The triskelion (or triskele) is a triple spiral motif consisting of three symmetrical swirls or otherwise bent shapes emanating from a single point. It appears in many ancient cultures across Europe and Asia, but is most closely associated with Irish and Celtic art and design.
The word comes from the Greek words tri, “three,” and skelos, “leg.” Many modern iterations of the triskelion, such as the Sicilian flag, depict three human legs revolving around a fixed centerpoint (in the case of the Sicilian flag, this centerpoint is the head of the Gorgon).
Earliest examples of the triskelion come from Malta, and many Greek vessels and coins have the spirals stamped upon them. Greek pottery even depicts warriors holding triskelion-embossed shields. Pliny the Elder believed that the triskelion in Sicily—where it is a symbol of the island both ancient and abiding, hence its continued presence on the flag—originated in the island’s triangular form.
Though many triskelion-adorned artifacts from continental Europe have survived, the triple spirals are today most commonly associated with ancient Irish culture and tradition.
A TRISKELION AT NEWGRANGE
In Ireland, the triskelion is widely accepted as a Celtic symbol, but its origins predate even the arrival of the Celts in the British Isles. The design figures heavily in Irish Neolithic art, most notably at Newgrange, the prehistoric passage tomb in County Meath. The monument was built circa 3200 BC, which makes it older than the Egyptian pyramids and Stonehenge. Newgrange is a large circular mound topped with grass and featuring a large retaining wall constructed largely of white quartz. Set atop a hill, its white exterior contrasts strikingly against the green grass above and below it, lending it the appearance of a kind of otherworldly fortress. It features one long inner passage lined with small chambers, in many of which human remains and burial offerings were found. The structure design was a relatively common one in the Neolithic era, and many passage tombs dot the Irish countryside, though Newgrange is the most famous. The tomb’s entrance was built to align with the rising sun on the winter solstice, when sunlight hits the roofbox (a specially designed opening over the door) at just the right angle to immerse Newgrange’s central chamber in light. Though time has stripped this phenomenon from its corresponding ancient rituals, the solstice still draws many tourists to the Boyne Valley hoping to witness the stone-age tomb bathed in winter’s first light.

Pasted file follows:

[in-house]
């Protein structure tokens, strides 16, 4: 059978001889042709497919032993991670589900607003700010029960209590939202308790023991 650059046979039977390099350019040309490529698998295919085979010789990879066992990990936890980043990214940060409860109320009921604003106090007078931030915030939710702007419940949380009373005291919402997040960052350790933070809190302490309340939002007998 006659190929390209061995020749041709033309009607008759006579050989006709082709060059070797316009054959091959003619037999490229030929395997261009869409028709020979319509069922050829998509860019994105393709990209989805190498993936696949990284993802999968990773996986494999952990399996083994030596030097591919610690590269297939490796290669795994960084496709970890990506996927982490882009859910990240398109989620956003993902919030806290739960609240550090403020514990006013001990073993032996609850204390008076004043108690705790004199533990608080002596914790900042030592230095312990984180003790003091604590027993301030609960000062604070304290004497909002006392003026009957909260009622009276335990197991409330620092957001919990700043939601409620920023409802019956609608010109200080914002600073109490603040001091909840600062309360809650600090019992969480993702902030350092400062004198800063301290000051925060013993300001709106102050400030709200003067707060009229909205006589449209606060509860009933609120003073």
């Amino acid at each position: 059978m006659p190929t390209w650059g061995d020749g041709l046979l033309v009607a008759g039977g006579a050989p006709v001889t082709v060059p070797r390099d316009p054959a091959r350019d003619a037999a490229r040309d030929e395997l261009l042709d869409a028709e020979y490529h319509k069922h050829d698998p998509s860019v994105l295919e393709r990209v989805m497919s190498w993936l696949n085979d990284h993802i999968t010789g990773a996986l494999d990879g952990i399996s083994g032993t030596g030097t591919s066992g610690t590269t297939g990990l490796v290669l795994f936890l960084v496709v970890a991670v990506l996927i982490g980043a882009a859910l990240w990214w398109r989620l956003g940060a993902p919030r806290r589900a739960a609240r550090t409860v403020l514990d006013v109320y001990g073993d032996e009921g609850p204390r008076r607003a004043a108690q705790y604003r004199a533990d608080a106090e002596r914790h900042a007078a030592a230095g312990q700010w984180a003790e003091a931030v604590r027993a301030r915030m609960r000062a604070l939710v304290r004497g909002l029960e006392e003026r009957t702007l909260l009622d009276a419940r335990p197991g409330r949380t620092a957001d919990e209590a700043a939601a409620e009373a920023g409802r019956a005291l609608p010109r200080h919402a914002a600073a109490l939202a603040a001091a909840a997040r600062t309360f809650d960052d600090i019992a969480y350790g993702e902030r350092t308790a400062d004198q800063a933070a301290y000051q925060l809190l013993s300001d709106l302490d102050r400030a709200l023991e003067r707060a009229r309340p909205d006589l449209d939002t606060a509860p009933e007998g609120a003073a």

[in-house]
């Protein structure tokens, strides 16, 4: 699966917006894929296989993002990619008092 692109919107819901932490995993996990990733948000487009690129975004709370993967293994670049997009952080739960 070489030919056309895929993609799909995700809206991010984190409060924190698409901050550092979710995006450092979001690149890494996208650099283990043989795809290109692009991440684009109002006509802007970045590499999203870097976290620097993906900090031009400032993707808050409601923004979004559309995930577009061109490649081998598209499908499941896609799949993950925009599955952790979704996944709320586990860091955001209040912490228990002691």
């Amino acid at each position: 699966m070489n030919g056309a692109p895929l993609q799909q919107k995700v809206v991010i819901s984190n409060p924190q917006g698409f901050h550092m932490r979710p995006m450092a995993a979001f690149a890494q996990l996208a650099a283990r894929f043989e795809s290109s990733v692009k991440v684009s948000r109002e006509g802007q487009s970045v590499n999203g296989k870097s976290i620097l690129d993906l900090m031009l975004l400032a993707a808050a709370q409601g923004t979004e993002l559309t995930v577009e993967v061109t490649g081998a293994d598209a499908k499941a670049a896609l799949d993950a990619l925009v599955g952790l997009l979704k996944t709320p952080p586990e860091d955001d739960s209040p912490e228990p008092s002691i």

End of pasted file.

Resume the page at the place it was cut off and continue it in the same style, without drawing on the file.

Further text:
At Newgrange’s famed entrance sits a massive stone ten feet across and four feet high carved with the triskelion symbol and other spiral patterns. This and the other stones of the structure themselves are remarkable—many of them were brought from the Mourne or Wicklow Mountains, both of which lie over 50 miles from Newgrange. The tomb’s original purpose is the subject of debate, but most historians and archeologists agree that it held some type of religious significance. Many point to the human remains as evidence that Newgrange housed rituals for a cult of the dead. Others believe that it was a place of worship for a faith based in astronomy. Certainly the sun and solar calendar played an important role in the beliefs of the people who built it.